After looking at the July and August 2019 brands ranking for Europe, lets zoom in on the models ranking. In July Volkswagen monopolizes the podium, with the Golf, Tiguan and Polo in the top-3 spots, a feat which only happened once before in modern history, in July 2018. The three VWs are followed by the Dacia Sandero which equals its European ranking record at #4, also hit in November 2018 and May 2019. The Renault Clio is the big loser in the top-10 due to the changeover to the new generation, while the Opel/Vauxhall Corsa makes it four subcompacts in a row. The Volkswagen T-Roc is in the top-10 for the second time ever, after last February, making it 4 VW models in the top-10. The Toyota Corolla impresses at #14, the highest ranking for the nameplate in at least 2 decades and almost knocking down the Yaris of its throne as the brand’s best seller in Europe, a title it held since 2000. [Read more…]
The European car market has been in a bit of rollercoaster in the summer of 2019, with sales down 7,8% in June, then up 2,6% in July before dropping 7,6% again in August. Expect a double digit gain again in September as the market suffered a severe 23% drop in that month last year as a result of the WLTP fuel efficiency standards kicking in. Still, the market is down 3,3% for 2019 so far, and September alone isn’t going to bring that back into positive territory. While in July SUVs and crossovers were the only type of vehicles to improve their sales, in August logically all types were in the red, with MPVs once again the biggest losers an falling at more than double the rate of the overall market. In July and August, electrified vehicles continued to gain market share, more specifically EVs, as PHEV sales took a nosedive due to WLTP regulations. Electric car sales grew by 90% in July and by 69% in August, while PHEV sales were down 19% in July and down 29% in August. The marker share of electrified vehicles grew to a record 3,3% in August with battery electric cars taking a 2,2% share of the overall European passenger car market.
After looking at the June and first half 2019 brands ranking for Europe, lets zoom in on the models ranking. Eternal best seller Volkswagen Golf is due fora redesign and loses volume for the 10th consecutive month. In fact, the Renault Clio has never been closer to taking the #1 spot in Europe, with a gap of just 1.500 sales between Europe’s two best selling cars. And the Clio is right in the middle of a changeover to the new generation, with June sales still mostly representing the outgoing model as well as the first demo registrations of the fifth generation Clio. To complete the good news for Renault in the ranking, the Captur jumps to equal its highest position ever in third place, making the podium exactly the same as the only other time this happened, in December 2017. [Read more…]
After a few relatively stable months in April and May, with sales up 1,4% and down 1,3% respectively, European new car sales were down by 7,8% in June 2019, to 1,48 million sales. For the first half of the year, sales are down 3,6% to 8,3 million units. According to ACEA, the surprisingly heavy decline in June can be attributed to a negative calendar effect. On average, June only counted 19 working days across the EU in 2019, compared to roughly 21 days the year before. As a result, the five major EU markets all posted declines, especially France (-8,4%) and Spain (-8,3%), whereas the UK (-4.9%), Germany (-4,7%) and Italy (-2,1%) performed better than the overall market. Just five out of the 30 countries of the EU and EFTA showed growth in March, with the fastest growing markets Lithuania (+41,1%), Romania (+15%) and Ireland (+12,7%), while Greece (+4,5%) and Cyprus (+0,9%) are the remaining countries in the plus. Biggest losing markets in June were Sweden (-52%) and Iceland (-47,7%), the former influenced by an artificially high month of June in 2018 which pulled forward registrations in anticipation of a new tax system in July of last year. In the first half each of the big EU markets recorded a slight decline with the exception of Germany (+0,5%).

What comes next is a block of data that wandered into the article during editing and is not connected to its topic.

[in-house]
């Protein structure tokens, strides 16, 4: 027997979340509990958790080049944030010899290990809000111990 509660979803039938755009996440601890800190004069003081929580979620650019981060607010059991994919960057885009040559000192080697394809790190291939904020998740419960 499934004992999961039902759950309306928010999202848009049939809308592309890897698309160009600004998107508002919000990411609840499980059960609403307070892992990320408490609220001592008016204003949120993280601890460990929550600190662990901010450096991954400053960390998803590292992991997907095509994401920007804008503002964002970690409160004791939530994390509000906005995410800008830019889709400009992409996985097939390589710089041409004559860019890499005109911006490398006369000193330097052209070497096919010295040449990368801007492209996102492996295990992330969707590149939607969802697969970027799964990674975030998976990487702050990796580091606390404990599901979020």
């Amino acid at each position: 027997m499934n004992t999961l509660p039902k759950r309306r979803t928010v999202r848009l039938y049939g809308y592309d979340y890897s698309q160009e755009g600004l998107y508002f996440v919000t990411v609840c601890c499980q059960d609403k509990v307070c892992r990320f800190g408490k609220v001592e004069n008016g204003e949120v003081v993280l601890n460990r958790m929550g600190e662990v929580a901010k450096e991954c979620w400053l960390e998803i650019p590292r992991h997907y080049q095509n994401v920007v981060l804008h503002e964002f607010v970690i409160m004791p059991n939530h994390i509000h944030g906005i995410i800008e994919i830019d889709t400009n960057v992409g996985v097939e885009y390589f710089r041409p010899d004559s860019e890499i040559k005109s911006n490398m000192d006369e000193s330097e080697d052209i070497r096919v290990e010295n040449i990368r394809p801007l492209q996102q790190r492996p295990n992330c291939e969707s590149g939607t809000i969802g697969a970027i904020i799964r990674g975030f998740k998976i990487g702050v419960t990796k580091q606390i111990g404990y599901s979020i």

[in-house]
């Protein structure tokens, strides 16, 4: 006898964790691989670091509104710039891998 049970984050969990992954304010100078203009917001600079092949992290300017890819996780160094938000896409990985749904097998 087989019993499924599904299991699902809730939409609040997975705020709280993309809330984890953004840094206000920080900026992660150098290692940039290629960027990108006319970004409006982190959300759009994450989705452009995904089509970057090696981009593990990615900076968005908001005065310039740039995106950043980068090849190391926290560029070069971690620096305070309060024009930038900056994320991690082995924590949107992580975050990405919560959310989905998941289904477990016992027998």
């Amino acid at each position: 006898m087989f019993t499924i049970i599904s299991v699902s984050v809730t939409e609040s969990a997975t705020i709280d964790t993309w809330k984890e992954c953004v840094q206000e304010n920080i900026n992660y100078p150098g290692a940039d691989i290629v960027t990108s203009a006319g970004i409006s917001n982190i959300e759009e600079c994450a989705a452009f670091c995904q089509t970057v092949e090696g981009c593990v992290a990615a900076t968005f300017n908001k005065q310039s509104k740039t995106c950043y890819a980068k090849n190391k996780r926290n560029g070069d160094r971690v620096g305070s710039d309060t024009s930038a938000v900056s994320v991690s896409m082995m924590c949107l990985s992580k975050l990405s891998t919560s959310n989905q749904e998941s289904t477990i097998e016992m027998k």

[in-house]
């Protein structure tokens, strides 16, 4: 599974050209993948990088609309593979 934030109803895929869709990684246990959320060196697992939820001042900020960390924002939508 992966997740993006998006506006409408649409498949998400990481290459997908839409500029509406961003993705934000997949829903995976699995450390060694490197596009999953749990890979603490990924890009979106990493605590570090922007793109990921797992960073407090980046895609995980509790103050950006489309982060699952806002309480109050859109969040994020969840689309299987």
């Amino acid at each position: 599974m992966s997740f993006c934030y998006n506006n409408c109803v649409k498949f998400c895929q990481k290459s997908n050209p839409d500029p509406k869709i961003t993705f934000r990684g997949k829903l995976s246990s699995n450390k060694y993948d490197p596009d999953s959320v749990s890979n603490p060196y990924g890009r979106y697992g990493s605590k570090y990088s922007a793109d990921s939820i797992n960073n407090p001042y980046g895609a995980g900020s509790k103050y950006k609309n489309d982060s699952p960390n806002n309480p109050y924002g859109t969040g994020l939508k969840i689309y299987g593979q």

From early 2020, Europeans will no longer be able to officially buy new Infiniti cars. The brand started in 2008 but hasn’t managed to gain a foothold in the European luxury car market, even after launching a pair of new cars that were specifically designed for this market. During a time of cost savings, Infiniti’s parent company Nissan has decided to give up trying to be an alternative to the German brands and Lexus, and to focus on markets where it has been successful, the US and China.
What went wrong for Infiniti? I think there are three factors that made this venture troublesome from the get-go, and one more trigger that caused the plug to be pulled this year. [Read more…]